The decision to eat at Café Luc was the result of a Twitter question on “where to go for a dinner à deux?”. Having been regailed endlessly in 140 characters about the joys of their Steak Tartare (possibly my favourite French dish) I felt an insurpassable urge to try it out. Well, despite the rave reviews – which I admit came largely from their PR Agency (hey, it’s what we do!), I came away a tad disappointed. Suffice to say, the steak tartare was good. That’s it. OK, nice looking, tasty enough, but unmoving in any way. And lacking slightly in seasoning.
But let’s start at the beginning. I am in full on “Big Bang Theory” Obsession (with capital O) right now – the best thing on celluloid since The West Wing, satisfying every nerdy, intellectual scientific itch I ever had with a script crafted from lyrical gold. Cafe Luc, however, was not quite so elaborate in its poetry.
The interiors are delightful. A giant luminous ball glows above the central atrium, the atmosphere is buzzing. The staff are so efficient they brought the Steak Tartare out twice (there is such a thing as overdose of tartare!) – and we did get free bubbly – my ego would like to think this was because they’d been warned I was coming, but it may well just have been to inebriate us so I wouldn’t notice the tartare just wasn’t very exciting.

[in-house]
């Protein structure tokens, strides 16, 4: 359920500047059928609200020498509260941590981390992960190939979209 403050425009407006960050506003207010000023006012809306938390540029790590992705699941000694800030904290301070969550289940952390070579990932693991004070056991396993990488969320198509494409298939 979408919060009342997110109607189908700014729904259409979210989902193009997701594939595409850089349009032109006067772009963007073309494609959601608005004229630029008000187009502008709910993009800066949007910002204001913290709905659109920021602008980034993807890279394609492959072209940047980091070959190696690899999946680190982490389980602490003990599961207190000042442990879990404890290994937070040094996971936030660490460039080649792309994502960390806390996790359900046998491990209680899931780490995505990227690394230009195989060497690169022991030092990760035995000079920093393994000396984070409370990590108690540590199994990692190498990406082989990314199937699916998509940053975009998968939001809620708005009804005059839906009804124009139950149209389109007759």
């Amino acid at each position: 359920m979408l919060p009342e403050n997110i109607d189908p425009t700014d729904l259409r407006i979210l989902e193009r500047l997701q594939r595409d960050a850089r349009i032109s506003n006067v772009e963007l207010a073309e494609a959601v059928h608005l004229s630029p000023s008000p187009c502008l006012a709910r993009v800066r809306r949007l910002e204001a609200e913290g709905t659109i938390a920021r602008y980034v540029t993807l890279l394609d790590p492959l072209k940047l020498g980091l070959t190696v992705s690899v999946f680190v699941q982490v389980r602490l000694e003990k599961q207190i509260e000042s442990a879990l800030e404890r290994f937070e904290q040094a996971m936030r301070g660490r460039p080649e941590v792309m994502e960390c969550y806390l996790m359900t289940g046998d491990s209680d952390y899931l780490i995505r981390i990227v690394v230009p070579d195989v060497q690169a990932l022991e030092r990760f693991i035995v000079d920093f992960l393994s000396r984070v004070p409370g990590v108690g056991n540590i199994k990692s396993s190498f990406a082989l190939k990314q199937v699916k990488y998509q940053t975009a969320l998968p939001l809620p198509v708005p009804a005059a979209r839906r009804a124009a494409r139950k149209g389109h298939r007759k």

A. was on top form (and is finally revealed – see photo!), opening with his “I am your father, Luc” gag, and moving swiftly on to suggest I wear a carrot on my head to disguise my current dodgy hairdo. The cold affects us in mysterious ways. A. had the mini tartare as a starter. You can have it “à la minute”, which means they bring it “deconstructed”, and offer to mix it all together for you. Sadly, they don’t do this at the table, but run away with your plate and come running out again with a sort of “here’s one we mashed earlier”. I opted to do mine myself which was oodles of fun – there’s nothing quite like food you can play with.
He followed this with roast partridge stuffed with foie gras. The foie gras was in fact a piece of meltingly tender liver, barely cooked and sweet and fatty as hell. Divine – by a long shot the highlight of the meal. We accompanied this with an glass of Chinon which displayed some lovely blackcurranty aromas and a light, but refreshingly fruity palate. I had a Crab Tian which came interestingly decorated with two squiggles
that looked like giant spermatozoids. It wouldn’t have been my plate decoration of choice, and I’m still unsure what they were flavoured with but the tian was creamy and crabby and rich and nicely presented. Cafe Luc sources excellent meat for its steak tartare, the same suppliers as Alain Ducasse at the Dorchester. But no matter how exquisite the meat is, I still like my tartare to taste of the other ingredients it contains… the crunch of onions, the salty piquant of capers. This would be a bomb of a steak tartarte if they just upped the seasonings and ingredient doses a smidgen!
But there was free champagne. And who can say no to free Champagne?